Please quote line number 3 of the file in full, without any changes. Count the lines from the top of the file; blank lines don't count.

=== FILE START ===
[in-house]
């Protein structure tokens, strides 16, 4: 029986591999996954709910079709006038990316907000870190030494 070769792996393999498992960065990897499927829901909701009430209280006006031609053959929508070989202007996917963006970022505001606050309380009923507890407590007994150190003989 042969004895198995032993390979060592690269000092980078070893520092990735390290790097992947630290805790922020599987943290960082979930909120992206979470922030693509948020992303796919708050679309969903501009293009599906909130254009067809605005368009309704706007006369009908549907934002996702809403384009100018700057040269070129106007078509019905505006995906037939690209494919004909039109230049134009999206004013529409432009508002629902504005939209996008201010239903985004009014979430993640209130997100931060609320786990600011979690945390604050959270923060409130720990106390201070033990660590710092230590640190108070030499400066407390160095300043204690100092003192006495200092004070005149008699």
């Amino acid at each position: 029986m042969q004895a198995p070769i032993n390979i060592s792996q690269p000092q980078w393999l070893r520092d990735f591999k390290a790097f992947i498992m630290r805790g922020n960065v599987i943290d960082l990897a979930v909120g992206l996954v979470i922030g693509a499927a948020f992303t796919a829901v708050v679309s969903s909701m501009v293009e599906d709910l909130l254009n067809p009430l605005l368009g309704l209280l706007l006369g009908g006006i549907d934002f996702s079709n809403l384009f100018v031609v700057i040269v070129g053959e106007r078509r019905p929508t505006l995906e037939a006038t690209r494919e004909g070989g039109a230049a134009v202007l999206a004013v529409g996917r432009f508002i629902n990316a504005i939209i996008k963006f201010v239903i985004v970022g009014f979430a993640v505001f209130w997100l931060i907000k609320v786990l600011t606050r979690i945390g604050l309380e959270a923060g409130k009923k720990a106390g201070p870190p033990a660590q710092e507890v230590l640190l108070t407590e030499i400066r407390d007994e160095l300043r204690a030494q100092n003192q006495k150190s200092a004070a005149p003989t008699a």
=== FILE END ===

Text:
């Amino acid at each position: 029986m042969q004895a198995p070769i032993n390979i060592s792996q690269p000092q980078w393999l070893r520092d990735f591999k390290a790097f992947i498992m630290r805790g922020n960065v599987i943290d960082l990897a979930v909120g992206l996954v979470i922030g693509a499927a948020f992303t796919a829901v708050v679309s969903s909701m501009v293009e599906d709910l909130l254009n067809p009430l605005l368009g309704l209280l706007l006369g009908g006006i549907d934002f996702s079709n809403l384009f100018v031609v700057i040269v070129g053959e106007r078509r019905p929508t505006l995906e037939a006038t690209r494919e004909g070989g039109a230049a134009v202007l999206a004013v529409g996917r432009f508002i629902n990316a504005i939209i996008k963006f201010v239903i985004v970022g009014f979430a993640v505001f209130w997100l931060i907000k609320v786990l600011t606050r979690i945390g604050l309380e959270a923060g409130k009923k720990a106390g201070p870190p033990a660590q710092e507890v230590l640190l108070t407590e030499i400066r407390d007994e160095l300043r204690a030494q100092n003192q006495k150190s200092a004070a005149p003989t008699a």